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Receivership is an often misunderstood relationship and this decision not only looked at receivership, but importantly how this impacted on the 2014 Act. As lenders consider recovery strategy this case gives some comfort that the 2014 Act does not hinder the receivership process.
Judicial decisions regarding the application of the 2014 Act are few and far between and because of this, the case was transferred to be heard before His Honour Judge Jarman QC.Whilst the County Court decision is not binding, it will no doubt have persuasive effect upon other Judges in the Welsh circuit as they look for guidance on how the 2014 Act should be interpreted.
The mortgagors let the property to Mr West (the Tenant) on an assured shorthold tenancy. The property was subject to a mortgage and pursuant to its legal charge, the mortgagee appointed Perrett and Pedrosa of Touchstone Property Management (Touchstone) as fixed charge receivers (the Receivers). The Receivers’ strategy was to obtain vacant possession and so they brought a claim in the name of the mortgagors, acting by the Receivers as is the standard process. A notice was served on the Tenant (the Notice) under section 8 and ground 2 schedule 2 of the Housing Act 1988 (the 1988 Act).
Ground 2 under the 1988 Act provides that either:
Part 1 of the 2014 Act sets out the registration and licencing requirements for dwellings subject to a domestic tenancy. In this case the mortgagors were not licenced or registered as landlords under the 2014 Act. However, the Receivers were registered as landlords of the property and Touchstone was licenced for letting and property management work as an agent.
The Tenant denied that the Receivers should be granted possession on the following grounds:
The key issue in this case was who is considered to be the landlord, once Receivers have been appointed, for the following purposes:
Jarman observed that the Notice had been signed by an employee of Touchstone “for and on behalf of” the mortgagors. The landlord’s name was given as the mortgagors acting by the Receivers and the address as care of Touchstone’s office address. Although the individual who signed the Notice was not one of the Receivers, the name and address provided was also that of Touchstone.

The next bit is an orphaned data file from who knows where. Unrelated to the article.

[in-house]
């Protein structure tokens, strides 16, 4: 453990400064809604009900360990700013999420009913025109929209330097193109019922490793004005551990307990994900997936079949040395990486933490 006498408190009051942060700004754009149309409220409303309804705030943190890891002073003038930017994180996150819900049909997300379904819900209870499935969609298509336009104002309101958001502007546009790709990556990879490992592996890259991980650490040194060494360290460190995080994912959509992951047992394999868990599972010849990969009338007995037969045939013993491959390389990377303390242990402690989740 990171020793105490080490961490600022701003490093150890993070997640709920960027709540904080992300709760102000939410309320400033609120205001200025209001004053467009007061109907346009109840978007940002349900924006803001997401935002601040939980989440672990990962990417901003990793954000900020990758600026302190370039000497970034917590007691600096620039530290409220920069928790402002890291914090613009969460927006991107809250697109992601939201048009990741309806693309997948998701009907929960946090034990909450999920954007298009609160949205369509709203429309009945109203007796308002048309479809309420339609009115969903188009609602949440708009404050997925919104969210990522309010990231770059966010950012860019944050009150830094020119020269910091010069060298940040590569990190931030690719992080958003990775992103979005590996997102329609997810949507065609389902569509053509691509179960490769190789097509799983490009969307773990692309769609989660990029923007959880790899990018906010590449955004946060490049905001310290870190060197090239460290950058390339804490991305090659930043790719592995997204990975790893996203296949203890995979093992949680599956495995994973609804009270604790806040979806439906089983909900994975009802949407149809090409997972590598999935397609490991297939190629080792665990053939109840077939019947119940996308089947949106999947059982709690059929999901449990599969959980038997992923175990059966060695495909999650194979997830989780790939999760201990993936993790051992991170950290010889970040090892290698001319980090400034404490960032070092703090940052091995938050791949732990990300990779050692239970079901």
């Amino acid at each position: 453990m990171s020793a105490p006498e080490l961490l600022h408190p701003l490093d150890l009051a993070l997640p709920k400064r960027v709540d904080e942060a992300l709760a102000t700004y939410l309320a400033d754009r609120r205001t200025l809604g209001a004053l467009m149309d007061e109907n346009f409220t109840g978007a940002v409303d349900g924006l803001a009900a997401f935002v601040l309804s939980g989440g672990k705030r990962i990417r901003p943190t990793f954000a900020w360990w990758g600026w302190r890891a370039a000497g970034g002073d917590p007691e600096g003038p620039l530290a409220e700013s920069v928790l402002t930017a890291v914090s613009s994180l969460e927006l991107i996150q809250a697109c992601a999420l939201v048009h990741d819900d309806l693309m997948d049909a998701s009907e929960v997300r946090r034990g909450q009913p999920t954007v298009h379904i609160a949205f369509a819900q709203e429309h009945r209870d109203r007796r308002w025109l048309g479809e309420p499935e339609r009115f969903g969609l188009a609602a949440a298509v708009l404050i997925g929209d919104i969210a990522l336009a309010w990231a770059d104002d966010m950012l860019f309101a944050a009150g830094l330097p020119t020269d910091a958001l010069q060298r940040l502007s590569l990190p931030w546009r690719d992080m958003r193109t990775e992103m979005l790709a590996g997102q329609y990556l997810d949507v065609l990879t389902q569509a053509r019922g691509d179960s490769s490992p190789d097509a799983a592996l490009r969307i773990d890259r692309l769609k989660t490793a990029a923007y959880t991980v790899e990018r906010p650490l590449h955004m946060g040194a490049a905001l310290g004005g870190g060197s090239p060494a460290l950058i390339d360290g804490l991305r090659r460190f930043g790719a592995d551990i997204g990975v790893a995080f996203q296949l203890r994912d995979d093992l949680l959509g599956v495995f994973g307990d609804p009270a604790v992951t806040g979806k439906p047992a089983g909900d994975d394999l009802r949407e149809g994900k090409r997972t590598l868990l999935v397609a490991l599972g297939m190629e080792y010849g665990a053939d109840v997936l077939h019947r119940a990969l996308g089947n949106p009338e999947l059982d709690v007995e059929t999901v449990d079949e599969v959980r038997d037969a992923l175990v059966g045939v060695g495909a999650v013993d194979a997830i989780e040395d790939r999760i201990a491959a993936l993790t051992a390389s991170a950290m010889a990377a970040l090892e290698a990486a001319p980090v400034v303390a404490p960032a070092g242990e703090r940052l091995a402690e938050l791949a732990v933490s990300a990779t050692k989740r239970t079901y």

Jarman applied aspects of the reasoning used by Arden LJ in McDonald and another v McDonald , including acknowledging that receivers may serve a notice by way of agency in order to enforce a security. Jarman held that the mortgagors continued to be the landlords for the purposes of the 1988 Act in relation to seeking possession and the Receivers, in taking steps to enforce the security, were acting as agents. The Notice set out the position clearly and so service was effective.
Jarman highlighted the importance of the agency of receivers in determining who the landlord is in the circumstances. He commented that the following points from Lightman LJ’s judgment in Silven Properties Ltd v Royal Bank of Scotland plc  are relevant:
Considering the nature of their position, Jarman commented that it would assist the purposes of the 2014 Act if the Receivers are regarded as landlords, particularly as it confirms to the tenant and others concerned in the management of the property with whom they should be dealing. Accordingly, Jarman held that the Receivers were the landlord for the purposes of the 2014 Act. He noted that the fact Rent Smart Wales registered them as such supported his conclusion.
Following his finding that the Notice had been effectively served and the registration and licencing requirements complied with, Jarman considered it just and equitable to dispense with the requirement for the Prior Notice to be served. Possession was granted in favour of Receivers.
As long as receivers and their related property management company are correctly registered and licenced in accordance with the 2014 Act requirements, the nature of the agency of their relationship allows for the mortgagors to not be so registered and/or licenced.
This publication is intended for general guidance and represents our understanding of the relevant law and practice as at February 2020. Specific advice should be sought for specific cases. For more information see our terms & conditions.
05 March 2020
by Roisin McGlinn